Do you ever order soup in cafes or restaurants? Excluding Asian-style tom yum, pho or wonton soups, that is.
Ordering soup when eating out seems rather strange to me - it's not quite a meal, if you know what I mean. I think the only time I've had soup was as an accompaniment to a sandwich, though it was more of an afterthought, in case the sandwich wasn't enough.
Anyway, I came across some lovely, thin leeks the other day and decided to make leek and potato soup. And rather than trawling through my hundreds of magazines for a recipe, I looked up my well-thumbed copy of Stephanie Alexander's The Cook's Companion. It's a fantastic reference for all types of food, and I've found it particularly useful for finding out how to select, store and prepare items that you don't normally buy, eg. how long can you store pomegranates for, and how can you tell if that pear is a good one? Brilliant!
Leek and Potato Soup
2 tblsp olive oil
6 small leeks, washed and sliced
4 medium potatoes, peeled and cubed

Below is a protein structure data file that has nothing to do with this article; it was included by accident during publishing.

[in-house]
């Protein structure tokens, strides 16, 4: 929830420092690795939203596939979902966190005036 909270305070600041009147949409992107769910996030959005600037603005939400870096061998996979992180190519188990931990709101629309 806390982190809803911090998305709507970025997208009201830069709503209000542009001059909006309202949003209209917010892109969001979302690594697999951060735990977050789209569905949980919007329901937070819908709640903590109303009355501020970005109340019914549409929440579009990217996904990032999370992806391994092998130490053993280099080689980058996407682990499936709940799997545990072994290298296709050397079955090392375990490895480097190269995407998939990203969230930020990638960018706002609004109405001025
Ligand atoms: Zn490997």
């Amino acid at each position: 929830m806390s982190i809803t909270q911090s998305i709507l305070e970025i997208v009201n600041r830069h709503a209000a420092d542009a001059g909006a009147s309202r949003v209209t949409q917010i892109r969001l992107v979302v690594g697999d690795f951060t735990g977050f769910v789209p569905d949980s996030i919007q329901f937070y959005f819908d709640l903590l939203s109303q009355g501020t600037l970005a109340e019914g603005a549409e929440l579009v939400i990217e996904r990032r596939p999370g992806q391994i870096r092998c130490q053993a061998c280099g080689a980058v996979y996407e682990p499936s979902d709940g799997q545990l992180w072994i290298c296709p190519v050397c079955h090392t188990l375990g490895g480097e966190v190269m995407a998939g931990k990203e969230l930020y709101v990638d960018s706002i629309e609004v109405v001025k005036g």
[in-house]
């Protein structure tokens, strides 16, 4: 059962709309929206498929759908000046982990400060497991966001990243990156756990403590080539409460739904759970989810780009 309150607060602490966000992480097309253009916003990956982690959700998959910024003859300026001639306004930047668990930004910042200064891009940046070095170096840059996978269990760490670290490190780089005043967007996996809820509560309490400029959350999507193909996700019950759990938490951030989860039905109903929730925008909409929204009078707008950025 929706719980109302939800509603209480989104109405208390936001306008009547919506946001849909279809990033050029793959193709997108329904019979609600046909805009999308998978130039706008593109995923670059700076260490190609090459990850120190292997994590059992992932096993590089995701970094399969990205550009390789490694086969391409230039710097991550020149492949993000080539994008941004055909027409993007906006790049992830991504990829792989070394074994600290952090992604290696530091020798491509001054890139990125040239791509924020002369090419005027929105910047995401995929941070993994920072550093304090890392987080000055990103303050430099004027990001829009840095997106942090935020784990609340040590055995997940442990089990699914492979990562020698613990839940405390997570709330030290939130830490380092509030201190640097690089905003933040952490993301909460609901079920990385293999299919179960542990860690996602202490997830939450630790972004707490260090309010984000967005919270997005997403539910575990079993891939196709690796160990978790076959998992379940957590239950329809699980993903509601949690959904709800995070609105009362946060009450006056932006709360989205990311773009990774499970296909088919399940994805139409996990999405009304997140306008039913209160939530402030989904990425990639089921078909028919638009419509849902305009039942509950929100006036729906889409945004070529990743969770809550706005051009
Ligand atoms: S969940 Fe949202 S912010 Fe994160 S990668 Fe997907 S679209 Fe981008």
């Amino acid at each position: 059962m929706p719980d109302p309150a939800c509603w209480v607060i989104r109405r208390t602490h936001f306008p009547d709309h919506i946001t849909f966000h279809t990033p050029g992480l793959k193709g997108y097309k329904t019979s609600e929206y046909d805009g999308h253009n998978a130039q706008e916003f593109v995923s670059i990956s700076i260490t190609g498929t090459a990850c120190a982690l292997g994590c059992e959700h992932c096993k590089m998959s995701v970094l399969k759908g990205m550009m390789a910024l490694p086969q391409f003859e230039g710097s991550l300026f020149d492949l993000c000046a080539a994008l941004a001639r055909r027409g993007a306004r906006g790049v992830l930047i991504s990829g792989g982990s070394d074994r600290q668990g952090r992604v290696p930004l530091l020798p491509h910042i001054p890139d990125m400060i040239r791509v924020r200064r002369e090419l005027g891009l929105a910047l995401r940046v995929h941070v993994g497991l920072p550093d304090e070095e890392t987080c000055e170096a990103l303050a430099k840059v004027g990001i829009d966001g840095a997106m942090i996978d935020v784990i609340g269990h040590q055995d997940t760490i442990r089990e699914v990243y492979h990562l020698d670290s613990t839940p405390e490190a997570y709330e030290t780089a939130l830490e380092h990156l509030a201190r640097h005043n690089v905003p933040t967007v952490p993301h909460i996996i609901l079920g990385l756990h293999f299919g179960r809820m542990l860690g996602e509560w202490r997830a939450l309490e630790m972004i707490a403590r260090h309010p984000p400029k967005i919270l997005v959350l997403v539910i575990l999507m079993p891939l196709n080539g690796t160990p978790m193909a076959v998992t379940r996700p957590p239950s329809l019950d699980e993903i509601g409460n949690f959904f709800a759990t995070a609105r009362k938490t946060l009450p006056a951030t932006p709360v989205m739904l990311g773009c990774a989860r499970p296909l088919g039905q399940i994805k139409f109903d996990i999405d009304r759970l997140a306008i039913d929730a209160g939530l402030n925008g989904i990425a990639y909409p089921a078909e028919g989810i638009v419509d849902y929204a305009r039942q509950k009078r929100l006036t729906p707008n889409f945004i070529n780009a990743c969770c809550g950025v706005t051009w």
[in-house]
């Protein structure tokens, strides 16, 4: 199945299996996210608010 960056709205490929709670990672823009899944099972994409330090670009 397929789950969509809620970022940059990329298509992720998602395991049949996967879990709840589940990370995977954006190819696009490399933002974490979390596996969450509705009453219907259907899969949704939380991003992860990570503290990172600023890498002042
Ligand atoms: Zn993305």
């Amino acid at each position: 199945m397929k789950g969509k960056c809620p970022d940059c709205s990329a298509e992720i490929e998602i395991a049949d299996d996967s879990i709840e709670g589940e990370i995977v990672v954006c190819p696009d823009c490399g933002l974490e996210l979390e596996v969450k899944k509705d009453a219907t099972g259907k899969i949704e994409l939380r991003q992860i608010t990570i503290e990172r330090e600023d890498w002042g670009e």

1 large onion, sliced
1 stick celery, chopped
2 cloves garlic, finely chopped
1 sprig of thyme
Salt and pepper, to season
1. Heat olive oil in a large saucepan. Add leeks, potatoes, onion, celery and garlic, then lower the heat and cook, stirring occasionally, for 10 minutes, until the leek has softened.
2. Barely cover the vegetables with cold water, then add the thyme. Simmer, uncovered, until potato is tender, about 15 minutes.
3. Remove the thyme and blend or puree the soup (in a blender or with a stick mixer) until the soup is very smooth.
4. Season well with salt and pepper. Note: There is not a lot of flavour in the soup, so be sure to taste it and season accordingly.
5. To serve, reheat to boiling. The soup can be stored in an airtight container in the refrigerator for 3 days, or frozen for 3 months.
Recipe adapted from the cook's companion
Lots of rustic ingredients, including onion, celery, potato and thyme
After blending the soup till it's smooth, serve with crusty bread
Blackboard special - today only!